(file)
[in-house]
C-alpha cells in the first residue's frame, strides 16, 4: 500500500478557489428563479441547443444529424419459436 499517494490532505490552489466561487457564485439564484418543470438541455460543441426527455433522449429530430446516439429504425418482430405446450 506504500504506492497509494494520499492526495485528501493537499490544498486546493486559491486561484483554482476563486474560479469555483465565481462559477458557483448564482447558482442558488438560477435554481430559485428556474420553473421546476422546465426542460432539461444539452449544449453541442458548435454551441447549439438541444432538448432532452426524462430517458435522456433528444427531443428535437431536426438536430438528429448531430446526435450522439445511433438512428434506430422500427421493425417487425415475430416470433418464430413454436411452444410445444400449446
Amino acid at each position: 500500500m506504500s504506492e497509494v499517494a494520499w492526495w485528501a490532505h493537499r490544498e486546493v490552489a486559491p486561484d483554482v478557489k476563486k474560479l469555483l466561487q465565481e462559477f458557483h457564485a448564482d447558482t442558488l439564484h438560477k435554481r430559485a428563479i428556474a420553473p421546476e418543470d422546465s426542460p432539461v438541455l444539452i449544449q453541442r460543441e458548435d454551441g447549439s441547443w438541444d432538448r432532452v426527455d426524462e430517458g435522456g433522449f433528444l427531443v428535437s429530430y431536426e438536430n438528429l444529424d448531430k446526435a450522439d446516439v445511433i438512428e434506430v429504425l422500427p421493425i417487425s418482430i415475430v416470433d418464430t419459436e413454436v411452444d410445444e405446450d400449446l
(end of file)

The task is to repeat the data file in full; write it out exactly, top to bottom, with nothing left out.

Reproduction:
[in-house]
C-alpha cells in the first residue's frame, strides 16, 4: 500500500478557489428563479441547443444529424419459436 499517494490532505490552489466561487457564485439564484418543470438541455460543441426527455433522449429530430446516439429504425418482430405446450 506504500504506492497509494494520499492526495485528501493537499490544498486546493486559491486561484483554482476563486474560479469555483465565481462559477458557483448564482447558482442558488438560477435554481430559485428556474420553473421546476422546465426542460432539461444539452449544449453541442458548435454551441447549439438541444432538448432532452426524462430517458435522456433528444427531443428535437431536426438536430438528429448531430446526435450522439445511433438512428434506430422500427421493425417487425415475430416470433418464430413454436411452444410445444400449446
Amino acid at each position: 500500500m506504500s504506492e497509494v499517494a494520499w492526495w485528501a490532505h493537499r490544498e486546493v490552489a486559491p486561484d483554482v478557489k476563486k474560479l469555483l466561487q465565481e462559477f458557483h457564485a448564482d447558482t442558488l439564484h438560477k435554481r430559485a428563479i428556474a420553473p421546476e418543470d422546465s426542460p432539461v438541455l444539452i449544449q453541442r460543441e458548435d454551441g447549439s441547443w438541444d432538448r432532452v426527455d426524462e430517458g435522456g433522449f433528444l427531443v428535437s429530430y431536426e438536430n438528429l444529424d448531430k446526435a450522439d446516439v445511433i438512428e434506430v429504425l422500427p421493425i417487425s418482430i415475430v416470433d418464430t419459436e413454436v411452444d410445444e405446450d400449446l